What Does 'Gentleness' Really Mean For a Man Who Follows Jesus?

I'm not a Biblical scholar by any means, so when I come across a passage I don't understand or that intrigues me, I like to figure it out. I've read Philippians 4 -- one of my favorite chapters in the New Testament -- countless times, but a couple of weeks ago when I was reading it, one verse stuck out to me in a way that it never had before:

Let your gentleness be evident to all. The Lord is near.

Philippians 4:5 (NIV)

This little nugget of exhortation stands between two famous verses: "Rejoice in the Lord" (4:4) and "Do not be anxious about anything..." (4:6), but I don't hear people talking about this verse that often. Part of that is because, in our modern world, we don't have a handle on what gentleness really means, especially for men.

Let's face it, we men receive mixed messages from our culture these days. Some people value the whole concept of the "real man" -- the John Wayne archetype of the unemotional man who stands strong and never admits to weakness or vulnerability. On the other side of the coin we find a modern interpretation of manhood that goes to the other extreme -- witness the hipster, the "man bun," and that hideous New York Times article from last year telling us what a modern man is supposed to look like.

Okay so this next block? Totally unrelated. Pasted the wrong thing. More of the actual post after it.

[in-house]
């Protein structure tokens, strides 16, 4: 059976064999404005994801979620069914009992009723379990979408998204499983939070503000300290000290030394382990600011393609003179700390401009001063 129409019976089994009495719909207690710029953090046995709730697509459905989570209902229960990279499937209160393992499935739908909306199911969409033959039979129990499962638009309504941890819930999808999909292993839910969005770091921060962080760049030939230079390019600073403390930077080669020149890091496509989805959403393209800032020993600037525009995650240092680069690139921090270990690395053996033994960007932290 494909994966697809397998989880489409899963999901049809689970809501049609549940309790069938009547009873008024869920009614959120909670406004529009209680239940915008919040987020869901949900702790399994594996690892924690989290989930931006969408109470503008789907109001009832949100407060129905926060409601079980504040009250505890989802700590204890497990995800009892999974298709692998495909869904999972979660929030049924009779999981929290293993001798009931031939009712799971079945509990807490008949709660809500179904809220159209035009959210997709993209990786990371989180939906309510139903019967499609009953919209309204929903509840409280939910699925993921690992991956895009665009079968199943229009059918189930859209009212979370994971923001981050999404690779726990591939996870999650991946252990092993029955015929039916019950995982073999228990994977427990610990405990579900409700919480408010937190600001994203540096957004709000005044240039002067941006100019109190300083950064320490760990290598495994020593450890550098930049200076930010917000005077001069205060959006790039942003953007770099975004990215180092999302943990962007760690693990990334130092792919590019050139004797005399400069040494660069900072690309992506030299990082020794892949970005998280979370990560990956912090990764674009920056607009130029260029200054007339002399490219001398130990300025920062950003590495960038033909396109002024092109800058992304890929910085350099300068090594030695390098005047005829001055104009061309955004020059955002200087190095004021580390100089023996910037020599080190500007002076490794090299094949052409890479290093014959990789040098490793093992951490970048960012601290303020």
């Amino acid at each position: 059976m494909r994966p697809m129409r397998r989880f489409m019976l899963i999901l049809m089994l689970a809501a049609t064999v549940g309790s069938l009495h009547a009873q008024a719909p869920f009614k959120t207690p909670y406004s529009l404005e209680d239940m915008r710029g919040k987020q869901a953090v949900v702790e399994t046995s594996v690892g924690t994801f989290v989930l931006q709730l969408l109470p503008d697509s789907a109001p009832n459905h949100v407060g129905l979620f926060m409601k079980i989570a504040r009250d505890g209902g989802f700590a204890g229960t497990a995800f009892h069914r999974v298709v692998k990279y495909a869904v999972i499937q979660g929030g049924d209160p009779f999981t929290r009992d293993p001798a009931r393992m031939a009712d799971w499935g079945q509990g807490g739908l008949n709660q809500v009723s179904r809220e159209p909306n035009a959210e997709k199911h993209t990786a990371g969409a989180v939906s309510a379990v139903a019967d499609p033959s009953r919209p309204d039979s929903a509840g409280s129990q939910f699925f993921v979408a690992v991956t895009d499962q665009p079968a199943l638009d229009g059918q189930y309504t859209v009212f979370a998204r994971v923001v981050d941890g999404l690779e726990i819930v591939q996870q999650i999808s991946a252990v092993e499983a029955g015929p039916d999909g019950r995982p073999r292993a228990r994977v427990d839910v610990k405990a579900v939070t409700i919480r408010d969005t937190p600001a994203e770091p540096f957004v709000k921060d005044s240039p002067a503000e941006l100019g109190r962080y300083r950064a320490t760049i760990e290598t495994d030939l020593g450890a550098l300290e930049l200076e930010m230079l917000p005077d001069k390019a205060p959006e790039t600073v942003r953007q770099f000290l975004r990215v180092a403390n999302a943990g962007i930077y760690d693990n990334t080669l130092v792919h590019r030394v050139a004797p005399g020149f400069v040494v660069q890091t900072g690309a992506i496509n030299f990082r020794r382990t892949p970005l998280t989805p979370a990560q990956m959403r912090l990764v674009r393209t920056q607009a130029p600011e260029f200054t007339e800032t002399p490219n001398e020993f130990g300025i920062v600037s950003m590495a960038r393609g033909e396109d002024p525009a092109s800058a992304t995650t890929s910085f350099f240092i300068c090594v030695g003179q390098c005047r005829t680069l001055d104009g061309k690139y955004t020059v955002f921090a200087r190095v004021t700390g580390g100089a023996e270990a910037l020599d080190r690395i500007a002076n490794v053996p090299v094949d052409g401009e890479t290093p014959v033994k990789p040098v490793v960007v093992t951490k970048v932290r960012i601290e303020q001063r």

But where does the idea of gentleness fit on this continuum for Christian men? I believe it's a state of being, as opposed to a particular action or set of behaviors. Jim Cohick, an executive with CURE, presents an interesting perspective on the idea of gentleness:

Gentleness has a positive nature, even an optimism. Neither negativity nor pessimism is a motivator for being gentle. Continual rejoicing and its resulting state-of-mind are very complementary to a person exhibiting gentleness. Still, I find it interesting that the logical extension of rejoicing in this literary line of thought is being gentle. It is not any specific act — spiritually, like prayer or worship, or practically, like feeding the hungry or helping the poor — but it is rather the descriptor for how the next action should be conducted. It is more adjective or adverb than noun.

Only the strong have the opportunity to truly be gentle. There is a purposeful restraint for effect that can produce an innate gentleness by virtue of strength.

Cohick goes on to describe a large, strong man exerting the control necessary to hold a tiny baby without crushing it. I think this idea of strength under control is central to the concept of gentleness.